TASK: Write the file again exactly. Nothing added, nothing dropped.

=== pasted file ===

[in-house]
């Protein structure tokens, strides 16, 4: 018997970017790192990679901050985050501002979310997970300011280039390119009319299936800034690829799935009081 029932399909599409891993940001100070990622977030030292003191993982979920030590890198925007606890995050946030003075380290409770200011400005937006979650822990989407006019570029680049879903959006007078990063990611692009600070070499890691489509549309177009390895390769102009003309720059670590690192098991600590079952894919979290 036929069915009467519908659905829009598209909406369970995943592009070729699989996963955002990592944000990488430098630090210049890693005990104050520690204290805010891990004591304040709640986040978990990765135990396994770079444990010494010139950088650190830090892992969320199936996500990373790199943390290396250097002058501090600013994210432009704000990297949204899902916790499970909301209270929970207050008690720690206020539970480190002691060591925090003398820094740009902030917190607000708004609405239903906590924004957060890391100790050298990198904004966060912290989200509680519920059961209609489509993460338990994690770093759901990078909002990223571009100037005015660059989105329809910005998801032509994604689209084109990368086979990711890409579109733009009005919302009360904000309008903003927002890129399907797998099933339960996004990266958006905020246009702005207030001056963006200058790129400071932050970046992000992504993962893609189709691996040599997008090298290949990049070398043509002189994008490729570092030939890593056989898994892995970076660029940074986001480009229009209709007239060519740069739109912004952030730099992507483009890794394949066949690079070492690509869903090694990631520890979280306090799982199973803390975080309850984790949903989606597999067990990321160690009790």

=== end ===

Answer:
[in-house]
């Protein structure tokens, strides 16, 4: 018997970017790192990679901050985050501002979310997970300011280039390119009319299936800034690829799935009081 029932399909599409891993940001100070990622977030030292003191993982979920030590890198925007606890995050946030003075380290409770200011400005937006979650822990989407006019570029680049879903959006007078990063990611692009600070070499890691489509549309177009390895390769102009003309720059670590690192098991600590079952894919979290 036929069915009467519908659905829009598209909406369970995943592009070729699989996963955002990592944000990488430098630090210049890693005990104050520690204290805010891990004591304040709640986040978990990765135990396994770079444990010494010139950088650190830090892992969320199936996500990373790199943390290396250097002058501090600013994210432009704000990297949204899902916790499970909301209270929970207050008690720690206020539970480190002691060591925090003398820094740009902030917190607000708004609405239903906590924004957060890391100790050298990198904004966060912290989200509680519920059961209609489509993460338990994690770093759901990078909002990223571009100037005015660059989105329809910005998801032509994604689209084109990368086979990711890409579109733009009005919302009360904000309008903003927002890129399907797998099933339960996004990266958006905020246009702005207030001056963006200058790129400071932050970046992000992504993962893609189709691996040599997008090298290949990049070398043509002189994008490729570092030939890593056989898994892995970076660029940074986001480009229009209709007239060519740069739109912004952030730099992507483009890794394949066949690079070492690509869903090694990631520890979280306090799982199973803390975080309850984790949903989606597999067990990321160690009790």